(7) On October 22. 1973 the D.D.A. lodged a criminal complaint in the court of the Metropolitan Magistrate under section 29(2) read with section 14 of the Act against (1) Shri A. N. Mehta, Manager, Punjab National Bank, 51, Babar Road, Bengali Market. New Delhi : and (2) Punjab National Bank, Parliament Street, New Delhi through its Chairman. The gist of the complaint was that the Bank was housed in building No. 51, Babar Road, Bengali Market, New Delhi in contravention of the Plan and was guilty of an offence against planning law. This complaint was signed and filed in the name of the D.D.A. by Shri H. N. Fotedar, the Secretary of the D.D.A. The Magistrate held that Bank and A. N. Mehta guilty of the offence. He convicted them and imposed a fine of Rs. 1500.00 each on the two accused.
(8) From his decision the Bank appealed. The Additional Sessions Judge by his order dated May 1, 1976 accepted the appeal and set aside the order of conviction and sentence of the Bank and its branch manager. From this decision the D.D.A. now appeals to this court after obtaining special leave.
(9) Four questions of general public importance were argued before us. Two are the preliminary objections raised by the Bank in opposition to the appeal. The other two points are canvassed by the D.D.A. in support of its appeal to contend that the Additional Sessions Judge was wrong in acquitting the Bank and its manager. We will take these four points separately.
(10) I. Is the- Complaint Validly Instituted This is the first preliminary objection raised by counsel for the Bunk. It is said that the D.D.A. has not validly instituted the complaint and thereforee, it ought to have been dismissed in liming. In order to appreciate this point it is necessary to refer to a few facts.
(11) On March 15, 1958 the D.D.A. passed a resolution granting previous sanction for launching prosecutions for uses of lands and buildings in contravention of the Plan and authorising the Secretary to institute legal proceedings on behalf of the D.D.A. as required by section 49 of the Act. It was in pursuance of this resolution that the Secretary filed the complaint in the name of the D.D.A.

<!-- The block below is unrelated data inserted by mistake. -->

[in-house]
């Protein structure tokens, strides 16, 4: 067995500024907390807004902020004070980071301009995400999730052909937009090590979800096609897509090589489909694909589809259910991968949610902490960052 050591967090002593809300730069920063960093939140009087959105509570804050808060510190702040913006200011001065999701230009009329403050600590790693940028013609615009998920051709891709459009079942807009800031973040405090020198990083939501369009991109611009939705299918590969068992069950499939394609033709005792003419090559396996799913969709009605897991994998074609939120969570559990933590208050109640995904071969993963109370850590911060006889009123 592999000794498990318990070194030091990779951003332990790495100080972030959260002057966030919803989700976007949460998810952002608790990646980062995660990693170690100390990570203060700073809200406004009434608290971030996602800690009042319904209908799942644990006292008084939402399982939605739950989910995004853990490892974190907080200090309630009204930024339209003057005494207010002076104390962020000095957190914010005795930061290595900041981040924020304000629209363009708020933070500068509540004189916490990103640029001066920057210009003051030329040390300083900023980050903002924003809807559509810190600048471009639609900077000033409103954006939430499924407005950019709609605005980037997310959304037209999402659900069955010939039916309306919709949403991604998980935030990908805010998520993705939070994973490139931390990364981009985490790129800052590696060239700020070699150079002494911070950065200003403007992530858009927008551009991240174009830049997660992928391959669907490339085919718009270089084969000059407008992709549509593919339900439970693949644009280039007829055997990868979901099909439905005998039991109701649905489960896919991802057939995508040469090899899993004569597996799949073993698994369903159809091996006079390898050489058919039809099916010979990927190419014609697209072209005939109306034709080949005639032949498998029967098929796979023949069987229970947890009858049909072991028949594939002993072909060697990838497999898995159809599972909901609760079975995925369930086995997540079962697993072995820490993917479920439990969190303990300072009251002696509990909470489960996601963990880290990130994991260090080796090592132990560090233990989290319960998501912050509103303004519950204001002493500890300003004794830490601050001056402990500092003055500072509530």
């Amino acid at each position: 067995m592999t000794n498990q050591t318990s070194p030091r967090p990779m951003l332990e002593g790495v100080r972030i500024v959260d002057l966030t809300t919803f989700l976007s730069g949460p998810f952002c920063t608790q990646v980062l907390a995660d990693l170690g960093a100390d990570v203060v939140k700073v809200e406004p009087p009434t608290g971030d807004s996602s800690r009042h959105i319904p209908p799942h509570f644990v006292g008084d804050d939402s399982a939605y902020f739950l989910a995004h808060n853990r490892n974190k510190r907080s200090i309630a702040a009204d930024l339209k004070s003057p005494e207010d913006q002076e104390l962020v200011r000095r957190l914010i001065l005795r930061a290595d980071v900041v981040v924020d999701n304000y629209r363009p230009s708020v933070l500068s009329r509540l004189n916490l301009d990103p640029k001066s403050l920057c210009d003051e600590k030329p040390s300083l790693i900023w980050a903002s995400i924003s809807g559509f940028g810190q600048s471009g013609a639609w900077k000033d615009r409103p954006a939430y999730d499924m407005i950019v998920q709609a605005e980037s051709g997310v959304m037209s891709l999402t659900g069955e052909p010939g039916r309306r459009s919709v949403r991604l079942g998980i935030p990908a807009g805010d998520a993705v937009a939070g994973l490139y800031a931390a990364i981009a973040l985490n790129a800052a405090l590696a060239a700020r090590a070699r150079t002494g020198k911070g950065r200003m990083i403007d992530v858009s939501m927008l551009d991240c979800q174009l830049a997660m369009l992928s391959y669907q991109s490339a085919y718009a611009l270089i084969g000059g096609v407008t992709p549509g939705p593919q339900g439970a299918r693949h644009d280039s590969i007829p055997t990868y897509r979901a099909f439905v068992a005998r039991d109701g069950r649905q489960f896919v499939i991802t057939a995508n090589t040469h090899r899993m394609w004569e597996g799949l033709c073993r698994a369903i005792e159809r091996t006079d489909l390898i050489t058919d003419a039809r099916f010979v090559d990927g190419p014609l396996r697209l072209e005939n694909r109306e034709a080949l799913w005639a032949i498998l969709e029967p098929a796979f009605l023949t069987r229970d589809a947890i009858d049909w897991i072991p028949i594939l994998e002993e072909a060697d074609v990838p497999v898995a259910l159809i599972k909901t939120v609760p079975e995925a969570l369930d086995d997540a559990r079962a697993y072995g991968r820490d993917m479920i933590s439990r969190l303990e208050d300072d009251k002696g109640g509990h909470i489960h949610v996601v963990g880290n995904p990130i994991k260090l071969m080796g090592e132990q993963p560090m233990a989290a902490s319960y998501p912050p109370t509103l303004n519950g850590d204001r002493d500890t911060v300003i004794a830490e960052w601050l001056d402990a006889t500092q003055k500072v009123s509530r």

(12) It is said that the D.D.A. could not file the complaint without framing rules and regulations in this behalf. Admittedly no rules have been framed by the Authority under section 56 of the Act for bringing prosecutions. Regulations were however framed on February 26, 1959 in exercise of the powers conferred by section 57(1) of the Act, But these regulations do not touch or deal with the subject matter of prosecutions. In any event there were no regulations on. January 15, 1958, when the aforesaid resolution was passed.
(13) In our opinion, this prelirninary objection has no merit. Section 49 says that no prosecution turn any offence punishable under the Act shall be instituted except with the previous sanction of the D.D.A. or any officer authorised by the D.D.A. in his behalf. The section in terms says that a prosecution can be launched by an authorised officer with the previous sanction of the D.D.A. The D.D.A. in a meeting held on March 15, 1958 passed a resolution granting previous sanction and authorising the Secretary to institute legal proceedings on its behalf.